This is one of Shakespeare's most performed comedies and as such probably one of his best known. Consequently I'm not going to going to say anything about the plot. I personally studied this whilst at school as part of an English Literature course and despite my callow years I remember enjoying. However, I haven't read it since.

Now, far too many decades later, I read Bernard Cornwell's novel 'Fools and Mortals' which centres around a speculative and fictional première of the play. Having really enjoyed reading that book decided to revisit the original. Once again I found it a highly enjoyable read which made me smile and a piece of true genius. ( )
  PilgrimJess | Apr 29, 2019 |
Showing 1-5 of 128 (next | show all)
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» Add other authors (200 possible)

Author nameRoleType of authorWork?Status
Shakespeare, WilliamAuthorprimary authorall editionsconfirmed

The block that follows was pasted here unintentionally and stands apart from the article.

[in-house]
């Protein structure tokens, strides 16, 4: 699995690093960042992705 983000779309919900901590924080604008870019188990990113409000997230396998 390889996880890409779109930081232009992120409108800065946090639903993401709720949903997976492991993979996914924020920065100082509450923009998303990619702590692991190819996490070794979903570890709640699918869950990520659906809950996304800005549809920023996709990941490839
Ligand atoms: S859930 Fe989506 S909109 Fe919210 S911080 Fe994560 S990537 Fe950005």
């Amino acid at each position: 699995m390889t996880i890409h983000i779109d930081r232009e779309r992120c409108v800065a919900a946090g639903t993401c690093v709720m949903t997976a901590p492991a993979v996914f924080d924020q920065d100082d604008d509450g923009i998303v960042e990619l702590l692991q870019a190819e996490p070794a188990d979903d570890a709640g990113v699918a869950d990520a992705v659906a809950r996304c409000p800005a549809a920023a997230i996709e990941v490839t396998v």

Ackland, JossNarratorsecondary authorsome editionsconfirmed
Andrews, John F.Editorsecondary authorsome editionsconfirmed
Barnet, SylvanEditorsecondary authorsome editionsconfirmed
Bate, JonathanEditorsecondary authorsome editionsconfirmed
Bevington, DavidEditorsecondary authorsome editionsconfirmed
Braunmuller, A. R.Editorsecondary authorsome editionsconfirmed
Brooke, TuckerEditorsecondary authorsome editionsconfirmed
Brooks, Harold FletcherEditorsecondary authorsome editionsconfirmed
Bruster, DouglasEditorsecondary authorsome editionsconfirmed
Burgersdijk, L. A. J.Translatorsecondary authorsome editionsconfirmed
Chambers, E. K.Editorsecondary authorsome editionsconfirmed
Chaudhuri, SukantaEditorsecondary authorsome editionsconfirmed
Clemen, WolfgangEditorsecondary authorsome editionsconfirmed
Dover Wilson, JohnEditorsecondary authorsome editionsconfirmed
Farjeon, HerbertEditorsecondary authorsome editionsconfirmed
Foakes, Reginald A.Editorsecondary authorsome editionsconfirmed
Ford, John R.Editorsecondary authorsome editionsconfirmed
Furness, Horace HowardEditorsecondary authorsome editionsconfirmed
Fuseli, HenryCover artistsecondary authorsome editionsconfirmed